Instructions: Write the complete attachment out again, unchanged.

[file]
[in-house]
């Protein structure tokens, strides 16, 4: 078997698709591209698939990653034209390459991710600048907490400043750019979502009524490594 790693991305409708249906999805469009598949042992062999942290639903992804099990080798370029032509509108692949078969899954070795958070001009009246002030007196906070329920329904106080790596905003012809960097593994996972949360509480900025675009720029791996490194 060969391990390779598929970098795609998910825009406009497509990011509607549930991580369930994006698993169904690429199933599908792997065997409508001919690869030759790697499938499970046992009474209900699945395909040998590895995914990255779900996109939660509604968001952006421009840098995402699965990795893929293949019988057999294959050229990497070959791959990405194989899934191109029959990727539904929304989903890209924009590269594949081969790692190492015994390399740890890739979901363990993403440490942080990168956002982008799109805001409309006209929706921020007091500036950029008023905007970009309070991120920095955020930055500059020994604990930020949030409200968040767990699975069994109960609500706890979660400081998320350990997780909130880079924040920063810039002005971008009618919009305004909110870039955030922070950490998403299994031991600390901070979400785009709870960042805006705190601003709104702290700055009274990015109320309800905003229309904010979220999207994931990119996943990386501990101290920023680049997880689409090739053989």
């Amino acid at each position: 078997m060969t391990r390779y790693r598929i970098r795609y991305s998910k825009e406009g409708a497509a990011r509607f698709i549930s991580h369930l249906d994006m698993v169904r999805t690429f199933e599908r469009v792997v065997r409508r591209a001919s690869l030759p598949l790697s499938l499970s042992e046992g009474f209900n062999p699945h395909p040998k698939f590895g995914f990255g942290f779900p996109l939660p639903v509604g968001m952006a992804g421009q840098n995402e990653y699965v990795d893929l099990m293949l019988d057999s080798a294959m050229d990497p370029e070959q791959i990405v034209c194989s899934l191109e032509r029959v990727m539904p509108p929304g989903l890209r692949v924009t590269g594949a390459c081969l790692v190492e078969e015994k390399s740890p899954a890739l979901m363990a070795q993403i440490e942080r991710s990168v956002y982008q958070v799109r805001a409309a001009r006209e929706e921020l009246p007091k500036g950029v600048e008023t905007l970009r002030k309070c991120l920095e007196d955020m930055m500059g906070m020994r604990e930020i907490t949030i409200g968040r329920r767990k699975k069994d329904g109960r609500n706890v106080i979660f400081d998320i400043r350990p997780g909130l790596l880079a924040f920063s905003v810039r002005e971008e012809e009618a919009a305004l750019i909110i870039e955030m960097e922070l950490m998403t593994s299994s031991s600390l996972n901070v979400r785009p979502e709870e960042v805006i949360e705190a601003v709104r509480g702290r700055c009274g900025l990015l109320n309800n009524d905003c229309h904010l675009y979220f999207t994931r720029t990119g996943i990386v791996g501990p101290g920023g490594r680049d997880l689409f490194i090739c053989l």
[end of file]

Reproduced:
[in-house]
């Protein structure tokens, strides 16, 4: 078997698709591209698939990653034209390459991710600048907490400043750019979502009524490594 790693991305409708249906999805469009598949042992062999942290639903992804099990080798370029032509509108692949078969899954070795958070001009009246002030007196906070329920329904106080790596905003012809960097593994996972949360509480900025675009720029791996490194 060969391990390779598929970098795609998910825009406009497509990011509607549930991580369930994006698993169904690429199933599908792997065997409508001919690869030759790697499938499970046992009474209900699945395909040998590895995914990255779900996109939660509604968001952006421009840098995402699965990795893929293949019988057999294959050229990497070959791959990405194989899934191109029959990727539904929304989903890209924009590269594949081969790692190492015994390399740890890739979901363990993403440490942080990168956002982008799109805001409309006209929706921020007091500036950029008023905007970009309070991120920095955020930055500059020994604990930020949030409200968040767990699975069994109960609500706890979660400081998320350990997780909130880079924040920063810039002005971008009618919009305004909110870039955030922070950490998403299994031991600390901070979400785009709870960042805006705190601003709104702290700055009274990015109320309800905003229309904010979220999207994931990119996943990386501990101290920023680049997880689409090739053989």
């Amino acid at each position: 078997m060969t391990r390779y790693r598929i970098r795609y991305s998910k825009e406009g409708a497509a990011r509607f698709i549930s991580h369930l249906d994006m698993v169904r999805t690429f199933e599908r469009v792997v065997r409508r591209a001919s690869l030759p598949l790697s499938l499970s042992e046992g009474f209900n062999p699945h395909p040998k698939f590895g995914f990255g942290f779900p996109l939660p639903v509604g968001m952006a992804g421009q840098n995402e990653y699965v990795d893929l099990m293949l019988d057999s080798a294959m050229d990497p370029e070959q791959i990405v034209c194989s899934l191109e032509r029959v990727m539904p509108p929304g989903l890209r692949v924009t590269g594949a390459c081969l790692v190492e078969e015994k390399s740890p899954a890739l979901m363990a070795q993403i440490e942080r991710s990168v956002y982008q958070v799109r805001a409309a001009r006209e929706e921020l009246p007091k500036g950029v600048e008023t905007l970009r002030k309070c991120l920095e007196d955020m930055m500059g906070m020994r604990e930020i907490t949030i409200g968040r329920r767990k699975k069994d329904g109960r609500n706890v106080i979660f400081d998320i400043r350990p997780g909130l790596l880079a924040f920063s905003v810039r002005e971008e012809e009618a919009a305004l750019i909110i870039e955030m960097e922070l950490m998403t593994s299994s031991s600390l996972n901070v979400r785009p979502e709870e960042v805006i949360e705190a601003v709104r509480g702290r700055c009274g900025l990015l109320n309800n009524d905003c229309h904010l675009y979220f999207t994931r720029t990119g996943i990386v791996g501990p101290g920023g490594r680049d997880l689409f490194i090739c053989l």